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Taiwanese woman sentenced for shark-fin haul in Costa Rica

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A Costa Rican court has sentenced a Taiwanese business owner to prison over a fishing haul of illegally hacked-off shark fins destined for sale abroad, officials and environmentalists said Thursday.

[SAN JOSÉ] A Costa Rican court has sentenced a Taiwanese business owner to prison over a fishing haul of illegally hacked-off shark fins destined for sale abroad, officials and environmentalists said Thursday.

The businesswoman, identified by her last name of Tseng, was ordered to spend six months behind bars. The verdict was handed down Monday by the court in the western port city of Puntarenas.

It was the first criminal sentence in the country against the practice of shark finning, which involves slicing off a shark's fins before dropping the live fish back in the sea. Unable to swim effectively, the wounded creature faces a grim future: suffocating, starving or being eaten.

Shark fins fetch a high price in Asia, where they are often used in soups served on special occasions.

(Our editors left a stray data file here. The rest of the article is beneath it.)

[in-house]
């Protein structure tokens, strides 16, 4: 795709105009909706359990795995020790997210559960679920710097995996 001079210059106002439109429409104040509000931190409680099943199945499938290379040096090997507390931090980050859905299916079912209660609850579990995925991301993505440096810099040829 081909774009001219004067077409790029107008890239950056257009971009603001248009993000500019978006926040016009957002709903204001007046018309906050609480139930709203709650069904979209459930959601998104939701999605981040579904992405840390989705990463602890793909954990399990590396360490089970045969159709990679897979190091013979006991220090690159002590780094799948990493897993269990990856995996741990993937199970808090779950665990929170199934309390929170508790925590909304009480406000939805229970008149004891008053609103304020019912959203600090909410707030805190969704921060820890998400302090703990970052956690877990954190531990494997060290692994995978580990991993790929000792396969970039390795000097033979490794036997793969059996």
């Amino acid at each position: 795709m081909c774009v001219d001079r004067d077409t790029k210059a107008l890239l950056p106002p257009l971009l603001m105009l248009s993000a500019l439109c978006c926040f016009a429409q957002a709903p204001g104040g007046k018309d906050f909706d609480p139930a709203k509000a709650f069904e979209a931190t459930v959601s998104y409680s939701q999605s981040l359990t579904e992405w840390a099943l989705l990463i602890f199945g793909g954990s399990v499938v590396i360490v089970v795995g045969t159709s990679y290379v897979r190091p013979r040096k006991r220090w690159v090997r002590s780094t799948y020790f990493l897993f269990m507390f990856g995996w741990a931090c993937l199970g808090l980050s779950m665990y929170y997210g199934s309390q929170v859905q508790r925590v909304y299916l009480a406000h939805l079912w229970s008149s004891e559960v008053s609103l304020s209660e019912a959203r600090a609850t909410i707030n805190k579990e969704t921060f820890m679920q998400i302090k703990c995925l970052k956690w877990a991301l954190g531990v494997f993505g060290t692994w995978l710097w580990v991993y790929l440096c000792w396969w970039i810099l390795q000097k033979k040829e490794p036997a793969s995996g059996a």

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Tseng's was "a historic sentence," said Gladys Martinez, lawyer for the Interamerican Association for Environmental Defence (AIDA).

Her case began in October 2011, when her fishing boat, the Wan Jia Men 88, was found with 151 sharks aboard. Their fins had been chopped off.

She was initially acquitted in 2014, but the matter went to appeal, and the Puntarenas court this week found her responsible for damage to Costa Rica's natural resources.

The Central American country, known for its biodiversity, has ratified several treaties for the protection and sustainable use of marine resources.

AFP

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